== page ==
An Action Packed Parable


Matthew Snee

Shortly before dawn, Astyanax and Hogan rallied their men with whispers, and the Royal Army set off marching through the forest towards the rebel encampment.  The two forces met just as light broke, and the day began under the auspices of a bloody carnage.  The Royal Army not only outnumbered the rebels, but was also accompanied by a squad of giant white helicopters.  To say it was a massacre would be a discredit to the Royal Army’s efficiency.  It was like a boot squashing ants.

Astyanax killed men with a handmade double-barreled rifle that was both a machine-gun and grenade launcher.  He killed men at an industrial rate.  Their bodies fell before him like cut grass.  He laughed; he did not know.     

Astyanax was a giant.  He was seven feet tall, maybe, and wide with muscle.  He was white, of the peasant caste, and had rapid yellow hair and piercing blue eyes that had a silent wit about them.  His jaw was wide and his face was strong.  He had a tattoo running all the way up his right arm.  His left arm was only covered in scars. 

The battle was soon over and Astyanax and Hogan met amidst the mounds of bodies.  They smiled at each other as friends do when they survive a battle together.  They returned to the Royal Camp.  Some hours later the captured rebel leaders were collected and brought to them in chains. 

Astyanax asked the rebels their names and one of the rebels cried out: “My name is the blood on your boots.  How can you kill your own kind with such lust, Astyanax?”

     Astyanax wheel-kicked the rebel in the face.  The force of the kick twirled the rebel into the air and he landed on his face in the dust with a thud and the rattle of chains.  But then the rebel got up, spat, and glared defiantly at Astyanax.  Blood fell from the rebel’s face.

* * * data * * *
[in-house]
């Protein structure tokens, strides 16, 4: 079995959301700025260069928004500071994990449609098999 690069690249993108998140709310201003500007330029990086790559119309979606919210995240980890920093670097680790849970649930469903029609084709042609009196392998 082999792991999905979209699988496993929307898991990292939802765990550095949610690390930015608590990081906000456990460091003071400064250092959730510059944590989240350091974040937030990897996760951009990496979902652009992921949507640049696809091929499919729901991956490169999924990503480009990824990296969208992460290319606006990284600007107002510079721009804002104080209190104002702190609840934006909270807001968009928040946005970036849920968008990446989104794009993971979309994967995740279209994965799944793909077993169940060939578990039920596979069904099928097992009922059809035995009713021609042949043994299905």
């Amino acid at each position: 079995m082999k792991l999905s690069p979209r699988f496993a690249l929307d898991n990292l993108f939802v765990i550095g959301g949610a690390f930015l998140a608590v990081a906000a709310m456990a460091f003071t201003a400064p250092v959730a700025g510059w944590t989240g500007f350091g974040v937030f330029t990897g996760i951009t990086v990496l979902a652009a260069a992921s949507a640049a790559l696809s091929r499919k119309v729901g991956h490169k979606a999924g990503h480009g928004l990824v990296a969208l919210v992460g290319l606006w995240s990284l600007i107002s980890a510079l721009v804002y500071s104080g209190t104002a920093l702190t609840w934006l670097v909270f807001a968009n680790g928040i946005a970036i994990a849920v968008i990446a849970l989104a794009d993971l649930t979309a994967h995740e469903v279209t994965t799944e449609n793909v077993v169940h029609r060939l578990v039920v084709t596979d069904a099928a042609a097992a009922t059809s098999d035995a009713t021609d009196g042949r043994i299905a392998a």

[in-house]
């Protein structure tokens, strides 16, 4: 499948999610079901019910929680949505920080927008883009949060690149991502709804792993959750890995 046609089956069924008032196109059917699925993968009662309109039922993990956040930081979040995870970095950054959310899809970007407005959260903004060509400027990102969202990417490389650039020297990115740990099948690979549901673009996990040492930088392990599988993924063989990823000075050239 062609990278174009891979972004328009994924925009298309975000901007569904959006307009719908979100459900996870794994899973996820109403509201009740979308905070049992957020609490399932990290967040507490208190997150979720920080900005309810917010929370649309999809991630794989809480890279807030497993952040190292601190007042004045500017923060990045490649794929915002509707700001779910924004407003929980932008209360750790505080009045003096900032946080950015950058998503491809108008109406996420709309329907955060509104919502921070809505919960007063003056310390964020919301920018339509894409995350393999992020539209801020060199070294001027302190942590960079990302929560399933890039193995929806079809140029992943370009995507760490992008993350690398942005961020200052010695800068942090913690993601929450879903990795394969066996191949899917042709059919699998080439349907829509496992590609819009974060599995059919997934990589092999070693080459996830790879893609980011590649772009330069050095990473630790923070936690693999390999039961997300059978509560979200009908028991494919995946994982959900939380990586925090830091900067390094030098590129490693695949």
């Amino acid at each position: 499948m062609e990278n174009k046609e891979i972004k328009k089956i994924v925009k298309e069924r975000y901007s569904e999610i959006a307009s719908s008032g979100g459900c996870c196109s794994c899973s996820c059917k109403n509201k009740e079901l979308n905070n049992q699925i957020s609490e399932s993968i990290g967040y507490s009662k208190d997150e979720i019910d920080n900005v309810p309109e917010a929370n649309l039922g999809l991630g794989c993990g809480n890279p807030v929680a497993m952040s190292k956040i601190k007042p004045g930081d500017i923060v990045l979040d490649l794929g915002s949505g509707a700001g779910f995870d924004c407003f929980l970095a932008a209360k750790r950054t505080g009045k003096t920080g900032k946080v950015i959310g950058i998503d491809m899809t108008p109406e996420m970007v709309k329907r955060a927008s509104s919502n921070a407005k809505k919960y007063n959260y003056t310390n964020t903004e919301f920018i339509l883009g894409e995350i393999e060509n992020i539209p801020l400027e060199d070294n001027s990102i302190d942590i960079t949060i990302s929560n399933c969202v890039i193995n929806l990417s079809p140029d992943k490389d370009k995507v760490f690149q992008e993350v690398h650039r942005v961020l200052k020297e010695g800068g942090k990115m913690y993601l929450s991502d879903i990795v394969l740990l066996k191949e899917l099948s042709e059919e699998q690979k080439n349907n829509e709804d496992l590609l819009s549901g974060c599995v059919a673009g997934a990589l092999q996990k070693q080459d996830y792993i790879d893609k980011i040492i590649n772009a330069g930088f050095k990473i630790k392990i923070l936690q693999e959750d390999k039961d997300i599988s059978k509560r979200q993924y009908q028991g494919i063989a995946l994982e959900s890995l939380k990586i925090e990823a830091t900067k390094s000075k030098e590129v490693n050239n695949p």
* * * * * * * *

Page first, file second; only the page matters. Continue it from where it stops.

Horns bellowed in the distance.  General Rippler rode into camp under his guard and banner.  The General was riding a young brown horse that bounded with thunderous energy.  When the General came to Astyanax and Hogan he got off of the horse and nodded at his two Captains.  The General’s uniform was a fierce green and scarlet embroidered and emblazoned with images of hawks and wolves.  He was in his late fifties, and had oriental features, a mark of the kingdom’s ruling caste.  His eyes were a dark gray, and he had a pinched yet nefarious mouth at the center of an expanse of cheek, jaw, and neck made of sharp but weathered angles.

     The General greeted his Captains and called them his sons.  He told them they had won a great battle against an insipid enemy, and the kingdom was in their debt.  Astyanax and Hogan knelt in humility.  The rebel who had spoken before spat loudly.

     “What’s this?” asked Rippler, seeing the rebel.

     “A fool,” Astyanax replied.

     Rippler took the rebel and threw him on the ground.  He stamped his boot into the rebel’s face.  Panting, Rippler gestured for his guard. 

     “Take him to the capitol.  He will be a wedding present for my bride, the Princess,” General Rippler said.